Fans anxiously awaiting the release of Tron: Legacy aren’t just salivating over glimpses at the film’s incredible special effects. Some of the most memorable imagery from the trailer and posters has centered on the character of Quorra, played by Olivia Wilde.
While her skin tight costume was assuredly designed to raise eyebrows, Wilde’s new interview with Collider may raise your expectations for Tron Legacy as well.
Although the 26 year-old actress has worked steadily in film the last several years, she’s probably best known for her roles on television shows like The O.C. and House M.D. The long-awaited Tron sequel certainly represents a major step forward in her career, but it isn’t the only tentpole movie she has on the horizon – Wilde will also appear in Jon Favreau’s upcoming adaptation of Cowboys & Aliens.
In Tron: Legacy, the original film’s protagonist, Kevin Flynn (Jeff Bridges), has been trapped in the cyber world that he created for twenty years. Quorra is a skilled warrior that has been instrumental in Flynn’s survival and the two have developed something akin to a father/daughter relationship. When Flynn’s son (Garrett Hedlund) is also pulled into the digital landscape, the three of them team up and formulate a plan to escape.
Wilde admits that training for Tron: Legacy was a challenge, but that it allowed her to connect with her character on another level:
I enjoy the physicality because it was a tool with which to unlock who Quorra was. I was doing a tremendous amount of research on Joan of Arc and Buddhist warriors, and all sorts of things that informed who she was, but it wasn’t until I had physically transformed through the martial arts training and cross-training, and everything else we were doing, that I was like, “Oh, this is how she feels. This is how she walks.”
Apparently Joan of Arc wasn’t just an influence on Quorra’s personality. Wilde reveals that the Catholic saint served as the inspiration for her character’s appearance as well:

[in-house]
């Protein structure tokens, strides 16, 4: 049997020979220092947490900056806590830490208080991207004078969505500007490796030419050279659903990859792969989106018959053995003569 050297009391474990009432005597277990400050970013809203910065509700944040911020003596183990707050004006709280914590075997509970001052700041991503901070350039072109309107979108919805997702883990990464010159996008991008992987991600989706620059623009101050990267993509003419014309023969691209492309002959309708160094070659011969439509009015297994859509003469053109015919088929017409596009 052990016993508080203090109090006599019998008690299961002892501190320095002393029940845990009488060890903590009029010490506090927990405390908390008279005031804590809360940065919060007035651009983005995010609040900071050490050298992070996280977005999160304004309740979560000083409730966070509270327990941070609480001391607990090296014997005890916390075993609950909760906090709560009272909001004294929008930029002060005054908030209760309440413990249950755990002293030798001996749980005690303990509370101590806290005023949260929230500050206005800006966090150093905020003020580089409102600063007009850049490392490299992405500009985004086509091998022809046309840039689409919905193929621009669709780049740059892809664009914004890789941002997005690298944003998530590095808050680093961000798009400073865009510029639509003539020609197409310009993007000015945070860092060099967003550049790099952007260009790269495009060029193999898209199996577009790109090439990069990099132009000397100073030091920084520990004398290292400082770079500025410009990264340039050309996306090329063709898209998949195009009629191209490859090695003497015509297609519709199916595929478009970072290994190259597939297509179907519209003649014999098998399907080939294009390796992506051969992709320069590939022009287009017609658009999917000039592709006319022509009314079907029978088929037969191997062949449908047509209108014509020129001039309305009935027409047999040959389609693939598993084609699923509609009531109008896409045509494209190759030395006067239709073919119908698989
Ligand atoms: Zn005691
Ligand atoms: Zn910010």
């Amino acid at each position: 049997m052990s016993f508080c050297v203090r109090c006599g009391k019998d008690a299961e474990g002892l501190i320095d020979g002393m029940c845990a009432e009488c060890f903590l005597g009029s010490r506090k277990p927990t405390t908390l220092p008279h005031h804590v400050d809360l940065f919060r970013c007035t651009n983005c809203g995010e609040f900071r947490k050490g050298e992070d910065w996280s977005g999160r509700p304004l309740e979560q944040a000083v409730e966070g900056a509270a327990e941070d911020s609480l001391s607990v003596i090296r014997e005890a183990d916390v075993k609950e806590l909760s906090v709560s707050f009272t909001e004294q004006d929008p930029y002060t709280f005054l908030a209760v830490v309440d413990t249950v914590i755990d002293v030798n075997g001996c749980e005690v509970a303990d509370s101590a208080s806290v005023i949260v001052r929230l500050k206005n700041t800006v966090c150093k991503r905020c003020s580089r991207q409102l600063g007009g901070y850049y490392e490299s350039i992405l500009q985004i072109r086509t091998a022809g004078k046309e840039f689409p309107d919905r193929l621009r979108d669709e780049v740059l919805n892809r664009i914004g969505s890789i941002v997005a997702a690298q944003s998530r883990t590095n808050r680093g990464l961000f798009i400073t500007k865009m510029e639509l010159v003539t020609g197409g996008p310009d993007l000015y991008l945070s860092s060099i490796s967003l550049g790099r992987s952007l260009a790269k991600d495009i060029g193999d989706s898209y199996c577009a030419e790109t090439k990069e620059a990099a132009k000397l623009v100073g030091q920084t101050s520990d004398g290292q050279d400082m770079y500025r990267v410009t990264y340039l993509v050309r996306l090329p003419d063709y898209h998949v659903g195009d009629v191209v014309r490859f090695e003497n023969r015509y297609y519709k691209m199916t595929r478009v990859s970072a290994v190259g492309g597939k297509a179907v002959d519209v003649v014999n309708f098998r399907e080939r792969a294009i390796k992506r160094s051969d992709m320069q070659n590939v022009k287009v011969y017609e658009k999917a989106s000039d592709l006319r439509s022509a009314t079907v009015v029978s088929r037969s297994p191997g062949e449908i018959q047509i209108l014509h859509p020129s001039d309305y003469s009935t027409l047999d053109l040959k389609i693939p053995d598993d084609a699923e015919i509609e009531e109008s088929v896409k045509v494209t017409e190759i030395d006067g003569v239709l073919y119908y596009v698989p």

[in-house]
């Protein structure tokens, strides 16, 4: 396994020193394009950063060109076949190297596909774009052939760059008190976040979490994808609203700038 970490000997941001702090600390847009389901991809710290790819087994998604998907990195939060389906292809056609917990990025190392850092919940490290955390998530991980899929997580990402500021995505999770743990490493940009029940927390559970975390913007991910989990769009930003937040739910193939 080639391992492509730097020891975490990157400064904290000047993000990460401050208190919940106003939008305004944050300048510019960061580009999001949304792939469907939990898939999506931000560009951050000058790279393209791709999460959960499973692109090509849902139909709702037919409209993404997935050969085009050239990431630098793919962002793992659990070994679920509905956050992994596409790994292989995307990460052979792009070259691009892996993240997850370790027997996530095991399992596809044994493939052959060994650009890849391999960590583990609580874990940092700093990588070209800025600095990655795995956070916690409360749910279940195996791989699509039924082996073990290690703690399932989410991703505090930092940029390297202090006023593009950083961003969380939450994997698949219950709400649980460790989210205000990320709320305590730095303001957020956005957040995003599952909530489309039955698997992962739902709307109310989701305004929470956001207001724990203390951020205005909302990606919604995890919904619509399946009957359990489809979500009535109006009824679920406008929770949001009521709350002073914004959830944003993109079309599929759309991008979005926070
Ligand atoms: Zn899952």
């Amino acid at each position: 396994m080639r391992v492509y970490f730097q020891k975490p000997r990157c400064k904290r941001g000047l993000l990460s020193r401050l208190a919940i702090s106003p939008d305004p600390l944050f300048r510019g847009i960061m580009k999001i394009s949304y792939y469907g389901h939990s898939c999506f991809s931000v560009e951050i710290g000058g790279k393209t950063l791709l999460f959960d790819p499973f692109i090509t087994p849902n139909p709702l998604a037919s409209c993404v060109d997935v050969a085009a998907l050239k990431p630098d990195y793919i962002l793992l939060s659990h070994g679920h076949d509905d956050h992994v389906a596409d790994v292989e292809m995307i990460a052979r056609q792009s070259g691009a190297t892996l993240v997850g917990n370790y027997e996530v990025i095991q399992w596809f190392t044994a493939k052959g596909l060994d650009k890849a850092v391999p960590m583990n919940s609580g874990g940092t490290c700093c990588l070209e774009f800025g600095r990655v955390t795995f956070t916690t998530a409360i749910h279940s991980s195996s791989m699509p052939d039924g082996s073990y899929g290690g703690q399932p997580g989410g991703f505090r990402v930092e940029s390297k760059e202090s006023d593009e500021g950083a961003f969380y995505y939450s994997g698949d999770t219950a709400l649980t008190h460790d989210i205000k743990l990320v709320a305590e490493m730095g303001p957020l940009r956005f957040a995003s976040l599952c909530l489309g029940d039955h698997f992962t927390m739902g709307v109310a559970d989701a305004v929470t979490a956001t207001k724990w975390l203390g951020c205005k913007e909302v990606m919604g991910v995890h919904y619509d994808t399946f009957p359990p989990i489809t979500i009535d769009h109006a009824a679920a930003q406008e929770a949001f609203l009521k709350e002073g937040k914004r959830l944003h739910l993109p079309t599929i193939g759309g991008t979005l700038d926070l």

My first conversation with Joe about the look of Quorra, I said, “Joe, she’s Joan of Arc. We should cut off all her hair. She should be androgynous. There’s nothing about her that’s sexy and flowing. She doesn’t need to pile on sexiness because it’s inherent in that suit. Because she is this powerful warrior, she is sexy. We don’t need to push it at all.”
That’s a pretty insightful observation on Wilde’s part and one that I wholeheartedly agree with. She also demonstrates a keen understanding of the original Tron‘s theme and how Tron: Legacy expands upon it.
The question of the first Tron movie was, “What would happen if technology overtook our lives and this new thing became more powerful than us?” That was the premise. Now, 30 years later, the film is not asking that question. It’s saying, “Technology has taken over and we are slaves to technology, so now what? Can we escape this? Can we recapture what it is to be human and appreciate that, and harness the technology we have created for good?”
Sure, this is ground that has been well-covered by numerous sci-fi films including The Matrix and the Terminator franchise (a fact Wilde openly acknowledges) but Tron: Legacy boasts an incredibly distinctive visual style and tone which suggests that even if you’ve heard this story before, it hasn’t been told quite like this.
Wilde remains undaunted by the twenty-eight-year gap between the original Tron and its sequel. In fact, she believes this is the perfect time for a follow-up and that audiences will appreciate the film in a way that wasn’t possible until now:
The reason this one is happening now is because technology has just gotten to a point where this film can be as revolutionary as the first. If you had made this film 10 years ago, it would have fallen short because it couldn’t be as new, groundbreaking and beautiful. That’s why I think it’s the right time for it and that’s why I think people will enjoy it.
The full interview at Collider is a great read so check it out for more information on the film, Wilde’s character, and even a little bit about Cowboys & Aliens.
I have high hopes for Tron: Legacy and I’m keeping my fingers crossed that the filmmakers deliver everything they’ve been promising. I’m surprised and delighted that so much of Wilde’s interview revolves around character relationships and the film’s message rather than the special effects or 3D technology.
Obviously this is an effects-heavy film like its predecessor, but the reason Tron still works for me (despite its dated imagery) is because of its characters, the performances of the lead actors, and its sense of adventure. In another ten years, effects that are groundbreaking today will already look passé.
So if it wants to stand the test of time as well as the original film has, Tron: Legacy will have to be more than something that’s cool to look at. Fortunately, it sounds like Wilde understands that.